When EYECAN contacted us to run a road safety campaign for the visually impaired, we hadn’t realised the kinds of issues her clients faced when getting around the Island. We were invited to one of their meetings so they could give us some perspective and we filled up two sheets of A4 with road safety issues they are experiencing, we actually had to stop them giving us material as we realised we wouldn’t be able to cover everything.
We were also surprised to find out that more than 2000 islanders are affected by this problem and face daily difficulties when using our roads. Many of their anecdotes were quite shocking.
This is the background why the Panel decided to launch the ‘Take Another Hard Look’ campaign on ‘sight awareness day’ Thursday 14th October.
EYECAN Members will be in St Helier and Les Quennevais on that day, helping to raise awareness of their issues during that day. They are also forming a Choir on this day made up of sight impaired members, staff and volunteers. If you fancy getting involved, why not give them a call?
The ‘focus’ of our campaign is aimed mainly at car drivers, but to be honest we need to talk to every road user as this very vulnerable group of road users need help from all of us. We need to keep an ‘EYE’ out for them and very much fits in with our generic campaign that we have been running for three years ‘Let’s look out for each other’.
It’s important to realise that many people with sight loss will not necessarily be obvious to us. Some people may have a guide dog or use a white cane, but for many other people sight loss is an invisible disability. Learning to live with impaired sight frequently involves a long emotional journey. It may take a very long time for a person to accept their sight loss and it commonly takes years before people feel comfortable enough to draw attention to their impaired sight by using a white cane. However demonstrating common courtesy to all pedestrians will make things easier for everyone.
There are many types of sight loss but we should like to raise awareness of three kinds in particular.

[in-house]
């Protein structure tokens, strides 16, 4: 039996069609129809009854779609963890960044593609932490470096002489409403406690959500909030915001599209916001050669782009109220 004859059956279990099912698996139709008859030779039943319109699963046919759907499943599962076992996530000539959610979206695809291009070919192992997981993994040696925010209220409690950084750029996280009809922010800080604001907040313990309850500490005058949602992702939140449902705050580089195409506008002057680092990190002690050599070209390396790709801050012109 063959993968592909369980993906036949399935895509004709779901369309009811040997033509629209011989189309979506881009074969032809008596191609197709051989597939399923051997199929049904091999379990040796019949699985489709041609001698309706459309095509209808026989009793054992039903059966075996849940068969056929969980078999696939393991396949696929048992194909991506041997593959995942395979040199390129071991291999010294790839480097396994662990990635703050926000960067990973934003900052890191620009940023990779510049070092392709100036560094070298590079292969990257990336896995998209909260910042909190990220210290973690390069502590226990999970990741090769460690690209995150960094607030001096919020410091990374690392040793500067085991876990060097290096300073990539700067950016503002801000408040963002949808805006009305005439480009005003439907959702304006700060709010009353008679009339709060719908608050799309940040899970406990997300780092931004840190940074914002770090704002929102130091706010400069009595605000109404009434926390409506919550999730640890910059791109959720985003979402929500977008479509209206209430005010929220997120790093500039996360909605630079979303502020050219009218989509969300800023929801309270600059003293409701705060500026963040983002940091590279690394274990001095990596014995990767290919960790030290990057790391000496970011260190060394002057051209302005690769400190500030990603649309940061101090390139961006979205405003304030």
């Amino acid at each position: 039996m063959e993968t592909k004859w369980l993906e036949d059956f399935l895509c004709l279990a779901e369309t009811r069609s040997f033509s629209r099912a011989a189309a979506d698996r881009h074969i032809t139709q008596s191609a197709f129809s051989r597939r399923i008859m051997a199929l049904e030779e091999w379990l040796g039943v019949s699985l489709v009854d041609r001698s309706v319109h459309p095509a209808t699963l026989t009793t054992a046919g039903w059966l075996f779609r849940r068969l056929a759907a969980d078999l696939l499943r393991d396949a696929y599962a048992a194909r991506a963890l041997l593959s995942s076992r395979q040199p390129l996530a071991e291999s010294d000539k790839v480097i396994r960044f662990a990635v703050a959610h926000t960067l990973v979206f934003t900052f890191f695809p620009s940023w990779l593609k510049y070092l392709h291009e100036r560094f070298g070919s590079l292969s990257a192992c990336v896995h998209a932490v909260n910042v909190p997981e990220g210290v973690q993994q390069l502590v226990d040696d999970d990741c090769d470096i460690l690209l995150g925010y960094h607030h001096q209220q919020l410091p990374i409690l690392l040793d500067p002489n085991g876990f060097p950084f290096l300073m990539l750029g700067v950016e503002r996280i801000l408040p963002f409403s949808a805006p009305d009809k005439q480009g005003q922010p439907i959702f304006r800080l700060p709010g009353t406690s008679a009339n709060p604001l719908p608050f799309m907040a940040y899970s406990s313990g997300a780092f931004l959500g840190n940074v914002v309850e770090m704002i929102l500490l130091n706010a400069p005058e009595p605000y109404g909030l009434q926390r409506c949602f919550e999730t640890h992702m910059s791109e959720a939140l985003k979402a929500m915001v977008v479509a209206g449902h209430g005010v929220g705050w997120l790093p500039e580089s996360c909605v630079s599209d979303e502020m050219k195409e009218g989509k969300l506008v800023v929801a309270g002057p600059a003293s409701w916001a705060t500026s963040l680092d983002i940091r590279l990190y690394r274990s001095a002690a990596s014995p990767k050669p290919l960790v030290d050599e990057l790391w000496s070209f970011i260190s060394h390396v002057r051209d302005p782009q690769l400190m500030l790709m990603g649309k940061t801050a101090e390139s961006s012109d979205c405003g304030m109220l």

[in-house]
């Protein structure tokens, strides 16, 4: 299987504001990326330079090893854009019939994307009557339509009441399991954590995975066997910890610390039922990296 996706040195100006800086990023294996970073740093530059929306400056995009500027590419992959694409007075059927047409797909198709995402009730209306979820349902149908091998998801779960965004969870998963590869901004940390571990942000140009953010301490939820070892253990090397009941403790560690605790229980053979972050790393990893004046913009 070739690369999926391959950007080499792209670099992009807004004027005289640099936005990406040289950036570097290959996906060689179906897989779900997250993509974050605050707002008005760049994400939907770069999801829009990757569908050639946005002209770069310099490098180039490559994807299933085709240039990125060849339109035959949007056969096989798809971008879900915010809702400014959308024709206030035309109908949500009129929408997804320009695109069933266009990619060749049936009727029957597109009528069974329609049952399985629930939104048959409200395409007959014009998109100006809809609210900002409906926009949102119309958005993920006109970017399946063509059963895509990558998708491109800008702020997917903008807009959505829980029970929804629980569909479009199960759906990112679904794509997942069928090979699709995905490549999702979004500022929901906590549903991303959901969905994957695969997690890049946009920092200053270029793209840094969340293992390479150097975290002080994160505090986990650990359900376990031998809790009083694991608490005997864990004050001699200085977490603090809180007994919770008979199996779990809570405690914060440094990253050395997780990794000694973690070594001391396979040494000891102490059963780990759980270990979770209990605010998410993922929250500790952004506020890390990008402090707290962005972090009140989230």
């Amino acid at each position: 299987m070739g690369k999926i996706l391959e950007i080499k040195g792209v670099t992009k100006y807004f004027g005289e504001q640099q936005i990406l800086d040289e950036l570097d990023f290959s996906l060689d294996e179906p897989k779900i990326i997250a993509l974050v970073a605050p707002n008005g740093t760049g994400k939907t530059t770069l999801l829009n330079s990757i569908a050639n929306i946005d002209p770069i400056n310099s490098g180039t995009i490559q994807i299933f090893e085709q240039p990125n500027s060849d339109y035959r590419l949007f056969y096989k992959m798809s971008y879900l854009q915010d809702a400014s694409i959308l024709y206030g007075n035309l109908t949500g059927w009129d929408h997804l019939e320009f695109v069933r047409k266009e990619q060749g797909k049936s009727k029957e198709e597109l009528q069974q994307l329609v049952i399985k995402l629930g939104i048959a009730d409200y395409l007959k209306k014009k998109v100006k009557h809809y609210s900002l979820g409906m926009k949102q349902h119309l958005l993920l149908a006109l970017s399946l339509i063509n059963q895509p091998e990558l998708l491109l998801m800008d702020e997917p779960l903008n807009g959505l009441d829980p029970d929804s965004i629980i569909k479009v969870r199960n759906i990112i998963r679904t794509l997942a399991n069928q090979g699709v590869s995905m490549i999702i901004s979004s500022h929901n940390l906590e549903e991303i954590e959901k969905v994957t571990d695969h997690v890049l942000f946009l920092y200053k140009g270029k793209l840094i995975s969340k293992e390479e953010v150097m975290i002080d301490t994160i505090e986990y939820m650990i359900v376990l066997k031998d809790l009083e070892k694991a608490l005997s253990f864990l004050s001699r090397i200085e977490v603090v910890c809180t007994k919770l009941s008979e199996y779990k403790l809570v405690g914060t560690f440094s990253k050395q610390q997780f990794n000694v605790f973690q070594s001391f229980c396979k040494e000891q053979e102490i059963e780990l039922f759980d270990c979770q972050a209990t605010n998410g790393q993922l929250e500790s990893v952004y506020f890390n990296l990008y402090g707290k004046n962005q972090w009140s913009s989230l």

Central Vision Loss:
This is the most common type of sight loss in which people are unable to see what is directly in front of them, though they can still see what is to the sides. If you are walking toward someone who has this type of vision loss, the likelihood is that they won’t see you until the last moment. People with this type of sight loss won’t be able to see obstacles in their path until the last moment either.
People with this type of sight loss may see only what is straight in front of them and might not be able to see what is to the sides, above and below. They will also have very poor night vision. People with tunnel vision probably won’t see anything approaching from the sides, and will have particularly poor vision at night or in poor light conditions.
Blurred or Patchy Vision:
People with this type of sight loss can see all around them but everything they see appears indistinct or patchy.
What can YOU do to help?
Please take more care when approaching all pedestrian areas and junctions. The person trying to cross the road may be sight impaired and will not easily to see you. Also electric vehicles, which are very quiet, may not be noticed by people with combined sight and hearing loss.
You probably do know you shouldn’t be cycling on pavements and precincts unless signed you can do so and that most ‘No Entry’ signs mean ‘No Entry’ for cyclists. Even when you are cycling legally, please bear in mind that some pedestrians will not see or hear you coming. Speeding around, or cutting across, people who are sight impaired, some of whom may also have hearing loss, may cause them (or you if they lash out because they are startled) to have an injury, and may badly affect their confidence.
When you are on scooters or skate boards should also bear these same things in mind.
Mobility Scooter users, please also take care around all pedestrians when you are on the pavements and precincts, as some may not be able to see you coming.
Please don’t congest the white lines along the centre of King Street as these are in place to assist people with sight loss. When a person doesn’t make way for you please don’t assume they are being rude. They might not have seen you.
Please understand that when sandwich boards are frequently placed in different positions they may cause accidents to people with impaired sight who do not expect them to be in their path. Also any scaffolding around businesses should be brightly marked to make it noticeable and prevent accidents.
Thank you for your time and consideration.
For further information go to www.eyecan.je